Now that the cold weather has subsided in most parts of the country, signs of spring are starting to show. Flowers are blooming, ponds and pools are covered in pollen, and honey bees are on the move. Many wild hives are in the process of relocating, so swarms are rather common this time of year, but there is no need to panic.
Swarms Are Everywhere
If you do some quick internet searches, local publications around the country are reporting swarm stories on one sort or another. Honestly, I get it, it can be very intimidating and scary to come upon a swarm and hit the panic button. Rest assured, though, if you keep your calm, you can contribute to helping the bees rather than contributing to the loss of life honey bees experience every year.
Why Do Bees Swarm?
The most common type of swarm we see is a reproductive swarm. This happens when bees outgrow their current hive. When this happens, a new queen is hatched and the majority of the hive leaves to find a new home. During this process, you will often see stories of a swarm that has gathered on a tree or the side of a home. Last year, a swarm arrived at a baseball game and had to be removed before the game could start.
The bees gather in this fashion because scout bees are out trying to find the swarm a new permanent home. Even though this large gathering of bees is generally docile, they will attack if alarmed. This could be anything from someone throwing something at the hive or perhaps shaking the limb of a tree where the swarm has gathered.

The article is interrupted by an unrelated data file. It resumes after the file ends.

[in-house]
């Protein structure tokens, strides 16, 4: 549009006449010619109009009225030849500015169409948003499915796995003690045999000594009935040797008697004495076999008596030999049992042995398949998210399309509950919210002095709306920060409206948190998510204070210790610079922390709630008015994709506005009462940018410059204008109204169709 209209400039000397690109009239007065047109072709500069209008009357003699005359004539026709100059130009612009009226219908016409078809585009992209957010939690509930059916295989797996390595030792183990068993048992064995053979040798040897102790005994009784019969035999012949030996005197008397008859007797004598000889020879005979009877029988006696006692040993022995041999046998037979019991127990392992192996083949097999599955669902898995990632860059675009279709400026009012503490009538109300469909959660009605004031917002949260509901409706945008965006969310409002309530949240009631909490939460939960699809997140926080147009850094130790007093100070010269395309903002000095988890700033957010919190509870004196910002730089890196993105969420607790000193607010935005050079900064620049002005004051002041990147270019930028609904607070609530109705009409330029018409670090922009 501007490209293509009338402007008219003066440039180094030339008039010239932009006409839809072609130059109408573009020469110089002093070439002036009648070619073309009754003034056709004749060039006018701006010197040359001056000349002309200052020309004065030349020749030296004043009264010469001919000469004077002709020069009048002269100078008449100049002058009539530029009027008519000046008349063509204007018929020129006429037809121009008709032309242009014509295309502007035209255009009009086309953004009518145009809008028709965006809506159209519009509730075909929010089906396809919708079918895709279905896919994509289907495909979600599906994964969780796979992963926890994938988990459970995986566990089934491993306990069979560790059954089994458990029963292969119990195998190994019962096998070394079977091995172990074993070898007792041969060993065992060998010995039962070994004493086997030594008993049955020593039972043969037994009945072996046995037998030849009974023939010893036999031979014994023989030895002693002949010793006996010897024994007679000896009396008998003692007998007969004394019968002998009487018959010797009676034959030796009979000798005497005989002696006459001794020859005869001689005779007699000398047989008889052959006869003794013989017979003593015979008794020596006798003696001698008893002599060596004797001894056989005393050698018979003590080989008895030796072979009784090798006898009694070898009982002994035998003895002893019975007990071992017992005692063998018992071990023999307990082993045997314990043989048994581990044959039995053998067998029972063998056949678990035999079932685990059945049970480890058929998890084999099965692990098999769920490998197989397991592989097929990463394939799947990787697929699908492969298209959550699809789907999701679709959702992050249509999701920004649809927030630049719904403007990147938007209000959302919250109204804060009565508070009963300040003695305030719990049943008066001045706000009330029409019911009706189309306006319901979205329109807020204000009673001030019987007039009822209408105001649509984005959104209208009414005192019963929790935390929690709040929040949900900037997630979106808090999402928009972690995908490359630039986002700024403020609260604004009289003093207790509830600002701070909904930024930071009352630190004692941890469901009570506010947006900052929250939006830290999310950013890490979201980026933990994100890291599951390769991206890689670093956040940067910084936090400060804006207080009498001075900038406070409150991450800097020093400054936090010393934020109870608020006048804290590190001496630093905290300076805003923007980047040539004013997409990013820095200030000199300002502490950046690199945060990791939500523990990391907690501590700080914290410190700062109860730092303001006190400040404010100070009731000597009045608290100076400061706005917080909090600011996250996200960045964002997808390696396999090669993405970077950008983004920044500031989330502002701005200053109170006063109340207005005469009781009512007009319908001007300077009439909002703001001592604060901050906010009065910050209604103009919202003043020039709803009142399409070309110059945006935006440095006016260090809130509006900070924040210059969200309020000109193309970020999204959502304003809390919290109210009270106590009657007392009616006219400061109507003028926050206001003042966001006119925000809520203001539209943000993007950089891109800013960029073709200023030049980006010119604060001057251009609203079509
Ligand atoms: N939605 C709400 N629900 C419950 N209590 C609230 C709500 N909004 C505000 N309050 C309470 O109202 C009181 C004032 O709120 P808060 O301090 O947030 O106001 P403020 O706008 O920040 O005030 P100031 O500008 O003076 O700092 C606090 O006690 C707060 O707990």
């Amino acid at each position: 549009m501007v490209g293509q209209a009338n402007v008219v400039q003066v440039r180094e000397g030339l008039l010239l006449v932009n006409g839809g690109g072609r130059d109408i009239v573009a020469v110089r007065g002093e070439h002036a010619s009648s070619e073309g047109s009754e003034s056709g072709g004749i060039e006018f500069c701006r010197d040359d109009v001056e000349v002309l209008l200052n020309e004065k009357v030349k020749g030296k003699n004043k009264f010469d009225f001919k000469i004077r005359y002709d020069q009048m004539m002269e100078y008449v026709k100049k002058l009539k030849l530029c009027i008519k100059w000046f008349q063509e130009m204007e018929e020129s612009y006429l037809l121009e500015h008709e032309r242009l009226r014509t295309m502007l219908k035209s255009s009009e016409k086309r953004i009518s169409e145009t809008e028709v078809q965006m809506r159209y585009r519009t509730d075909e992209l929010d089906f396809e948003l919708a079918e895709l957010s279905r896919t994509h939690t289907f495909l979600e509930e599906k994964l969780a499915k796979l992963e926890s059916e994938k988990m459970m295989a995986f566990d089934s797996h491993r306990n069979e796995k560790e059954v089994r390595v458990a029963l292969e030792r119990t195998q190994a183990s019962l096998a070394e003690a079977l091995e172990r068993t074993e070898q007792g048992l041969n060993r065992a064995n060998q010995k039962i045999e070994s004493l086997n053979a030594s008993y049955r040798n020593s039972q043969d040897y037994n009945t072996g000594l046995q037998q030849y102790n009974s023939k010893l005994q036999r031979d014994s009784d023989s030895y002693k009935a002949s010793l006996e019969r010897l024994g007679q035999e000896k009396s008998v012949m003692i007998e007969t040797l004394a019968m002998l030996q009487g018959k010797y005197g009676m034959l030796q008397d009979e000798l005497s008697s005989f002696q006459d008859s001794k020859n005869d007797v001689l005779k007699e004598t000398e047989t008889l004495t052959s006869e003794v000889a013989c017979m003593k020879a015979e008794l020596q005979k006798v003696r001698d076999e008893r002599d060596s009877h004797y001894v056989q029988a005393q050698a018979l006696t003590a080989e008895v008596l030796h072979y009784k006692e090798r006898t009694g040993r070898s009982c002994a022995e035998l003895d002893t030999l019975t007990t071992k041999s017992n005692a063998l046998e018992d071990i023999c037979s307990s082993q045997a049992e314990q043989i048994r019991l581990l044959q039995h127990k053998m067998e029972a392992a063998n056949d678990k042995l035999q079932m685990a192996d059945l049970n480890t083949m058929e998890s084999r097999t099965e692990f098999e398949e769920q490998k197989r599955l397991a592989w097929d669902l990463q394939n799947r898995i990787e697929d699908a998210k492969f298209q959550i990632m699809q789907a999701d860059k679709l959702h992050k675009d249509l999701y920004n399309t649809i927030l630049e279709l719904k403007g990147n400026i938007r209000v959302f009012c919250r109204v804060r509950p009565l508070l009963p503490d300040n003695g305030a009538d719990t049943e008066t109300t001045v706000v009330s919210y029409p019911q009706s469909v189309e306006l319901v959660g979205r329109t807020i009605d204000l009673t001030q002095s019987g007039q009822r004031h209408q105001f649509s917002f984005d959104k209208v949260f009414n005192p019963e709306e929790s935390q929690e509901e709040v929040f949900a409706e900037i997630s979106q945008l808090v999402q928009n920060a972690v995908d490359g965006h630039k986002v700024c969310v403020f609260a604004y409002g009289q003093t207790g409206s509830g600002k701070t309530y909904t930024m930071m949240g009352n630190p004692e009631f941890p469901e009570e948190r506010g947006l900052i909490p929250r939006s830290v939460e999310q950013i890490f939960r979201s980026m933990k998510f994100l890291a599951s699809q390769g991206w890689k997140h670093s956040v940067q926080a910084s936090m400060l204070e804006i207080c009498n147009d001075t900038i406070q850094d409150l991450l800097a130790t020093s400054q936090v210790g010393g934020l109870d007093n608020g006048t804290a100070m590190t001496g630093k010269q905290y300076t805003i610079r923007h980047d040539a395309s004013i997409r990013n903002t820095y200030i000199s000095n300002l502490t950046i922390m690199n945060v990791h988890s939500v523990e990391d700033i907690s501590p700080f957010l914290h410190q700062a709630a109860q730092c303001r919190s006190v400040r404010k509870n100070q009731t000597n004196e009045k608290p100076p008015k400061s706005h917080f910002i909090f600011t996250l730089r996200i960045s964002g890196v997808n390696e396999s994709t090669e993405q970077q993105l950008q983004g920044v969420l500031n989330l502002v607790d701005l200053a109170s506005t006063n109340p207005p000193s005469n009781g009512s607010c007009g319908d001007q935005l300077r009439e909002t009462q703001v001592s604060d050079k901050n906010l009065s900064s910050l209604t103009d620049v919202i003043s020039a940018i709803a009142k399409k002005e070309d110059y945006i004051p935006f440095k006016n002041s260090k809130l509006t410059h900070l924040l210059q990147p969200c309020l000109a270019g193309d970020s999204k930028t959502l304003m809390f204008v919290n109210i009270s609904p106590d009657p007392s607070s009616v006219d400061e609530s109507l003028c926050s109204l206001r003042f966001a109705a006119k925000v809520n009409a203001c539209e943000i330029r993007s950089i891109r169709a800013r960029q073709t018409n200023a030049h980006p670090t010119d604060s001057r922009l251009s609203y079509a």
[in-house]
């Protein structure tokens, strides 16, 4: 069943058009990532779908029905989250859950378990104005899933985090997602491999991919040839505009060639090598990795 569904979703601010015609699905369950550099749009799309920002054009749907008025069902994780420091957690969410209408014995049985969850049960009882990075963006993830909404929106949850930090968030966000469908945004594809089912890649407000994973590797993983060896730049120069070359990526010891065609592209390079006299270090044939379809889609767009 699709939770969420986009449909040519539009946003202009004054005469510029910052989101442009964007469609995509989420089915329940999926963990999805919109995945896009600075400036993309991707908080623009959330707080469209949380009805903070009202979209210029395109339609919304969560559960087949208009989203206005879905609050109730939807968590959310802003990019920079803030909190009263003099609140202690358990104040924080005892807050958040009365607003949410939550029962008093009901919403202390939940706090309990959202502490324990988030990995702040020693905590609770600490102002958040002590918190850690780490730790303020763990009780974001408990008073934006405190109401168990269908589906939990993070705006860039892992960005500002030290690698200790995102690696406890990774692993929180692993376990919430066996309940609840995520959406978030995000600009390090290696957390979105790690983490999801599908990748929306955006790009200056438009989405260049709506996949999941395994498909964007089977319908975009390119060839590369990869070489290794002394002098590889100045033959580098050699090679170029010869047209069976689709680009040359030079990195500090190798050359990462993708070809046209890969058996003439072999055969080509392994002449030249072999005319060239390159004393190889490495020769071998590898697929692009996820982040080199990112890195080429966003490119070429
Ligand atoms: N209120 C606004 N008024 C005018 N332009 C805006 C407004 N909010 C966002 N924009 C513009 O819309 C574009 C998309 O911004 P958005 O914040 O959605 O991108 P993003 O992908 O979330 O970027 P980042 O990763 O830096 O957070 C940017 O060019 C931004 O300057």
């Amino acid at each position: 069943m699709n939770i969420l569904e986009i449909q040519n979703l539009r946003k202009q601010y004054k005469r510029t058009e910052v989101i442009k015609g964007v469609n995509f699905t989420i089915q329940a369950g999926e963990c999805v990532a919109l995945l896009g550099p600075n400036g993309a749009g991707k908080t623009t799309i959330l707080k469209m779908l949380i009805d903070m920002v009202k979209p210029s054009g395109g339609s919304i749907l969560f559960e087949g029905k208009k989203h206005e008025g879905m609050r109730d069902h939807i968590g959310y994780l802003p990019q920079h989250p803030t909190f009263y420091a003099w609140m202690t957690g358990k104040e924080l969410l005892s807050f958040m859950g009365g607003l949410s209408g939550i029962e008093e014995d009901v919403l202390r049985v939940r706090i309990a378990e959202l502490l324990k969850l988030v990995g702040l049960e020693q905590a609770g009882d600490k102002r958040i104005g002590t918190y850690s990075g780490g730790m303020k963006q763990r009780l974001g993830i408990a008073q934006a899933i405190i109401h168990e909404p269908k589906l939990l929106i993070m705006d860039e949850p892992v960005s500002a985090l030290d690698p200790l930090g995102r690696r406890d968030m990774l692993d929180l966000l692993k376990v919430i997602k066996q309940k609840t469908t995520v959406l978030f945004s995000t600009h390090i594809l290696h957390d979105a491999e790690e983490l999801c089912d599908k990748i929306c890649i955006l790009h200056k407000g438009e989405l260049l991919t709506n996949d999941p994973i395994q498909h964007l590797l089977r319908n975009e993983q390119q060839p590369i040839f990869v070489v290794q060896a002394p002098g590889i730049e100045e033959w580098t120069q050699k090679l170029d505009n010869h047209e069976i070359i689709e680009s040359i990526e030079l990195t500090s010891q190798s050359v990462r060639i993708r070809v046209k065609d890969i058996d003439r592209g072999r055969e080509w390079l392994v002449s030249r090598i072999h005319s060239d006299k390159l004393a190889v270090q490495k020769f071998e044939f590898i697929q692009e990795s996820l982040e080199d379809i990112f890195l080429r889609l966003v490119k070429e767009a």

Rather than approach the swarm, call a local beekeeper or honey company for a recommendation on someone that can safely remove the hive. If you call an exterminator, the honey bees will more than likely be destroyed, something we simply cannot afford to have happen these days. Additionally, an exterminator will charge for the removal whereas a beekeeper will usually remove them free because they are going to add the bees to their own managed hives.
Several swarms have recently been reported. For instance, a swarm was found in Dorchester of about 20,000 bees. Local Sheriff James Phillips Jr. called a couple of local beekeepers to save the day, and Darlene Goehringer and Cindy Reynolds showed up in full gear to safely remove the bees. The bees now have a new home at Pop’s Old Place Farm in Hurlock, MD.